Philadelphia Inquirer co-owner Lewis Katz and six others were killed in the fiery crash of a small business jet shortly after takeoff from an airfield outside Boston on Saturday night.
Katz, 72, was killed four days after he and an associate and close friend, H.F. "Gerry" Lenfest, put together an $88-million deal to gain control of the media company that owns the Inquirer, which has a circulation of nearly half a million readers on Sundays.
The Gulfstream IV crashed at 9:40 p.m. as it was departing Hanscom Field, about 20 miles northwest of Boston, heading for Atlantic City International Airport, said Matthew Brelis, a spokesman for the Massachusetts Port Authority, which operates the field.
No one survived the crash, Brelis said. Witnesses said they heard an explosion and saw a fireball spew 60 feet into the air.
Also on board the jet was Anne Leeds, 74, the wife of James Leeds Sr., who serves on the board of commissioners in Longport, a resort town in southern New Jersey.
"We'll all deeply mourn the loss of my true friend (Katz) and fellow investor in ownership of the Philadelphia Inquirer, the Daily News and Philly.com," Lenfast told the Inquirer. He said that Katz's son, Drew, would replace his father on the new company's board of directors.
Katz made a fortune in a massive parking empire, as well as banking, billboard and real estate, according to a profile in the Philadelphia Inquirer. The Camden, N.J., native, who bought and sold sports teams, was also involved in philanthropy and politics. He was close friend and supporter of former Pennsylvania governor Ed Rendell.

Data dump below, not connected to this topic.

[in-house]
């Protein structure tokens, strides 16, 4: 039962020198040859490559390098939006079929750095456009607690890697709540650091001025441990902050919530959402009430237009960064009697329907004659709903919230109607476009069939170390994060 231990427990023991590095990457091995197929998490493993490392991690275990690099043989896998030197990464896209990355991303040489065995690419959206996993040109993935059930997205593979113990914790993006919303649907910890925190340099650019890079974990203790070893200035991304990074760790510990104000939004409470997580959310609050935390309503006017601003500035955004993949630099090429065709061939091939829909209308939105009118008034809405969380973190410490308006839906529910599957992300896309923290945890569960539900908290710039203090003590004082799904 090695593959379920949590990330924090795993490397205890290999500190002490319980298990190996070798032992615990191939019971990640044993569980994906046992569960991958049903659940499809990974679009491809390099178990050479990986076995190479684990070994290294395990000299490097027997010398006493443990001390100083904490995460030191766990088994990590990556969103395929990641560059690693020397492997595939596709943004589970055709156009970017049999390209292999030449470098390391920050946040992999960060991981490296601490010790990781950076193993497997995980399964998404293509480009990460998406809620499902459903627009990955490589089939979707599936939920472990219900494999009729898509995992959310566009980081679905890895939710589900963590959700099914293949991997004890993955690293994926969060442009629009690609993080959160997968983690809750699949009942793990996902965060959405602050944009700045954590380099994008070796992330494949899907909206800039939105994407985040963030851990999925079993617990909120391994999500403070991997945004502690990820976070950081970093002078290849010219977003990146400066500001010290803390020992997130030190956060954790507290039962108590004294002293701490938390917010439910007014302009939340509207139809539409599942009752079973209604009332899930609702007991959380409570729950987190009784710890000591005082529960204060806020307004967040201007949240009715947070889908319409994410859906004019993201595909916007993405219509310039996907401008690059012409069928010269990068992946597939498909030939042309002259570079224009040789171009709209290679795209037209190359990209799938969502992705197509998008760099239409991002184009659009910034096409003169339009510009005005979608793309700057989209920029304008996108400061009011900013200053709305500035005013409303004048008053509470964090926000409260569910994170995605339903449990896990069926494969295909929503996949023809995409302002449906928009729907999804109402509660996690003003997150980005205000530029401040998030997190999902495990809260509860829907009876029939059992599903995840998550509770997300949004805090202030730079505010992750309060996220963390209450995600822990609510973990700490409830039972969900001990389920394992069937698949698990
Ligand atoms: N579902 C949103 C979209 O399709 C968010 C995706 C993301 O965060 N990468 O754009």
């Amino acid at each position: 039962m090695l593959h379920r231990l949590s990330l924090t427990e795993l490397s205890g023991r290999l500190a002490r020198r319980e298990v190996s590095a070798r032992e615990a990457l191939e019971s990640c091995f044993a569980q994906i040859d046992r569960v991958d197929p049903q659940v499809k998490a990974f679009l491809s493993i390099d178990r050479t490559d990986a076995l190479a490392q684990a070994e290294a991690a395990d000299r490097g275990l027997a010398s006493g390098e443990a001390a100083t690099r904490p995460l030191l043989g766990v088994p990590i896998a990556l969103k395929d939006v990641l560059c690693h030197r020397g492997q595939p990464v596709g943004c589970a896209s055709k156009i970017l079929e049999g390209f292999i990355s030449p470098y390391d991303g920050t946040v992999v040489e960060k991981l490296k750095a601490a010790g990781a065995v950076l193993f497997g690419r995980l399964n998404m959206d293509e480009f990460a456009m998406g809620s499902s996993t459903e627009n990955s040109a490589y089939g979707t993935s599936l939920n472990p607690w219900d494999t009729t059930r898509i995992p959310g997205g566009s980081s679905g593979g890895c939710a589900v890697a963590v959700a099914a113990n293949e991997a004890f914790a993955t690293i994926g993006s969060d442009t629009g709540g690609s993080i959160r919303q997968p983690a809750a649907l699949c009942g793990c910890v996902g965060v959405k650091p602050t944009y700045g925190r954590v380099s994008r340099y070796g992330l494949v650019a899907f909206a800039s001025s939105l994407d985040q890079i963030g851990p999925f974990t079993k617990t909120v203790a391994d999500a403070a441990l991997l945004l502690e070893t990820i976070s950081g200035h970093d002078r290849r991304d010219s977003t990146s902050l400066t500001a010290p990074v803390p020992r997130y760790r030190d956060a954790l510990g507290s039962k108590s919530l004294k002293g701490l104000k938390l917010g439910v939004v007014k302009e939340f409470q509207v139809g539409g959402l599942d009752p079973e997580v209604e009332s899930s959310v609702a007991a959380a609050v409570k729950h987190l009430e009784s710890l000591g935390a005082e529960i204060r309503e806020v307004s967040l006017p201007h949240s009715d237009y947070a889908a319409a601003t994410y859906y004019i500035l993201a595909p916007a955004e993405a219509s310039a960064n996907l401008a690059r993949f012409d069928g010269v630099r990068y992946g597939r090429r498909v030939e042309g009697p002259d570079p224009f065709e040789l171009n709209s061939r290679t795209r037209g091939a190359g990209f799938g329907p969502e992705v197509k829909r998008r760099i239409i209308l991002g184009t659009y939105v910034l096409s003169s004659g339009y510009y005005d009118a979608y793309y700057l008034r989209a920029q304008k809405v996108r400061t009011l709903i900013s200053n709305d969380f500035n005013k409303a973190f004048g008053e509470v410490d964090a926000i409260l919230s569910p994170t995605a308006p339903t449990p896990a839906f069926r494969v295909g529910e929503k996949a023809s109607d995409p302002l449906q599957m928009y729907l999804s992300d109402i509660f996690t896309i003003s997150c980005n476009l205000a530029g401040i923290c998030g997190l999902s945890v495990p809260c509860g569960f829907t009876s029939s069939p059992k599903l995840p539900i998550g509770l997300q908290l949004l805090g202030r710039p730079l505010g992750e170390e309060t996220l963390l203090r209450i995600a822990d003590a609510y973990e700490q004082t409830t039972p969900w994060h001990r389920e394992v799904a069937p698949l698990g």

Katz was a graduate of Temple University and had donated $15 million to the school, which has a building named in his honor
In the business deal that led to control of the Inquirer last week, Katz and Lenfest said they were committed to in-depth journalism and returning the paper to its former glory, said the newspaper's editor Bill Marimow. The paper's circulation and revenue have fallen for years.
In announcing the purchase last week, Katz said their endeavor is "going to be a lot of hard work. We're not kidding ourselves. It's going to be an enormous undertaking. Hopefully, (the Inquirer) will get fatter."
The crash remains under investigation.
One witness, Jeff Patterson, told the Boston Globe he heard the explosion and saw the fireball.
"I thought at the time that someone was trying to break into my house," said Patterson's son, 14-year-old Jared Patterson. "I thought someone was like banging on the door trying to get in."
The airfield, which serves the public, was closed after the crash. Brelis said responders were still on the scene early Sunday morning.
An aviation expert who spoke to New England Cable News said various explanations for the explosion were possible.
"The engine could implode, if you will," said Steve Cunningham of Nashua Flight Simulator. "A turbine wheel could separate, there could be a fire in the combustion chamber. Or a fuel leak could also create a fire of that nature."
Hanscom Field was used by the Army Air Corps and military operations dominated until it became both a military and civilian facility in the 1950s. Massport currently manages it as a regional airport serving mostly corporate aviation, private pilots, commuter air services, and some light cargo.